“I saw an opportunity to help expand our business internationally and pretty quickly asked our CEO if I could move to the London office and do business development there for a year,” said Brittany. “I was young, only one year into my career, and was so intimidated by Kim [Perell] because she was such a powerhouse.”
Instead of shying away from what she wanted, Brittany went to her CEO with a plan that involved her being able to continue to support the company’s U.S. and Canada business development efforts while launching the UK office.
“I identified people on our team who would be a great fit, who I could train, and extensively researched the opportunities within the UK business that I could grow while being on the ground.”
Brittany was the first employee to request an international relocation, and the CEO was instantly supportive.
“I was abroad within a few months. I learned cold sales, how to deliver a successful presentation and how to identify and grow the business. I also had to master how to manage an extensive workload of existing U.S. and Canada business while growing the UK business.”
She calls her move to the UK a crash course in business development. “It was sink or swim, but I can’t imagine another way to learn that much in such a short timeframe.”
Learning How To Hear Constructive Criticism
When asked about professional challenges, Brittany recalls having to learn a difficult lesson early on in her career.
“I was faced with feedback that my management style did not empower my team to make professional decisions or independently manage their books of business. My team was burnt out and I micromanaged too much.”
Brittany said it was really difficult for her to come to terms with the feedback she had received -- both personally and professionally -- but she knew she had to address the feedback head on if she wanted to grow professionally and evolve into the type of leader she wanted to become.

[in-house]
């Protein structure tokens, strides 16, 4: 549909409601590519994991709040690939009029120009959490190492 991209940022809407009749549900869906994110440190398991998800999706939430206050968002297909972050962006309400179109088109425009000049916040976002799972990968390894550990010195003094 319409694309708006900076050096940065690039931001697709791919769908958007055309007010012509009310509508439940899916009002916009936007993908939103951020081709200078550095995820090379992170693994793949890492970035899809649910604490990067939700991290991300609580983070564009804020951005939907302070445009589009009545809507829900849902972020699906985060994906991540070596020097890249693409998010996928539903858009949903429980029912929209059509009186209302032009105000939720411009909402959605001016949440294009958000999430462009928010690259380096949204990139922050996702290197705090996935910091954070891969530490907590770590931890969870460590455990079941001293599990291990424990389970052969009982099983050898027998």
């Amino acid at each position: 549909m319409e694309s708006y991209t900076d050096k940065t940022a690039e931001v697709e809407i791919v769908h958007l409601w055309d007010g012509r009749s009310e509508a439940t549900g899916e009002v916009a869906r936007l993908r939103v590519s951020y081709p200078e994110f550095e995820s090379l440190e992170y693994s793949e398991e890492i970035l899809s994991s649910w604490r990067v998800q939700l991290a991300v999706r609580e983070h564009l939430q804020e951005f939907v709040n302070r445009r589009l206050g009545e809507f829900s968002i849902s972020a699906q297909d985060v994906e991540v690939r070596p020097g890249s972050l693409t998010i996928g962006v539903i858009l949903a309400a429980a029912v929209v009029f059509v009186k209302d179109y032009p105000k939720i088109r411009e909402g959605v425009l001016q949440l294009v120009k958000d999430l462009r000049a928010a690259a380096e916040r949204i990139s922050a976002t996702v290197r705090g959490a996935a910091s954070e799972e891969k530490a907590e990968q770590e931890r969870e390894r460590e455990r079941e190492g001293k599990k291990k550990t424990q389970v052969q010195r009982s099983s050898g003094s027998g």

“I committed to empower rather than overpower and worked with an incredible coach to help me navigate through the tough time.”
Learn How To Be Your Greatest Advocate
For women in the martech industry, Brittany advises finding a mentor who believes in you and pushes you to succeed. She says women in our field must be a voice at the table and take initiative -- we must learn to be opportunistic and become our own best advocates.
“Be willing to say ‘yes’ to challenges and figure it out along the way. Demand fair compensation and be confident in your capabilities, verbal communications and body language,” said Brittany.
Books like Sheryl Sandberg’s Lean In and the Girlboss Radio podcasts, that tell the stories of women trailblazers, have resonated with Brittany as a woman balancing her career and a growing family, helping empower her as a professional. She also credits Amy Cuddy’s TED Talk on body language as being highly impactful.
“We have to speak up. We have to voice our successes and goals and set our own plans to reach those goals. No one will do for you what you can do for yourself -- only you can be your greatest advocate.”
Looking Ahead To What’s Next For The Martech Industry
In the next five years, Brittany believes the martech industry will see a major shift toward performance-based digital solutions as brands aim to do more with smaller budgets, putting a focus on efficient spending.
“We are at such an interesting time in history with a global pandemic, an economic recession and a concurrent great ethical and social-conscious awakening. Companies are being pulled in many directions, including supplementing spend from traditional branding-focused outlets to more performance-based outlets, leveraging ever-growing connected TV audiences, and even reevaluating their spend on mainstream social platforms,” said Brittany. As a result of COVID-19, Brittany predicts that many companies across a range of verticals will create and sustain the need for marketing solutions that are efficient, performance based and incredibly agile.